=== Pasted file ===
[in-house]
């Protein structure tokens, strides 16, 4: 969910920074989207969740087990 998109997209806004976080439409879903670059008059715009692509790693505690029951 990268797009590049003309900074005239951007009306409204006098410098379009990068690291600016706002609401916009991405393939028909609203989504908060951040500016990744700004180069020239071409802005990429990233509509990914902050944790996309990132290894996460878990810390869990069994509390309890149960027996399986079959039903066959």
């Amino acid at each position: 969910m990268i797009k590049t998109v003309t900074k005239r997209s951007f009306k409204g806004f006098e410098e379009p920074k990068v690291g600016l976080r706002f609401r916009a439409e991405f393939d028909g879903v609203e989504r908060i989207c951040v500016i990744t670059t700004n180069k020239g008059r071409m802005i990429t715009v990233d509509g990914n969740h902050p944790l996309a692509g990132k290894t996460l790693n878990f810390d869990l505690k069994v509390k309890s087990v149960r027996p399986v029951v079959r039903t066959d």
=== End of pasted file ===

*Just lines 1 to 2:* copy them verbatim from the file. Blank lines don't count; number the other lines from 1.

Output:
[in-house]
């Protein structure tokens, strides 16, 4: 969910920074989207969740087990 998109997209806004976080439409879903670059008059715009692509790693505690029951 990268797009590049003309900074005239951007009306409204006098410098379009990068690291600016706002609401916009991405393939028909609203989504908060951040500016990744700004180069020239071409802005990429990233509509990914902050944790996309990132290894996460878990810390869990069994509390309890149960027996399986079959039903066959």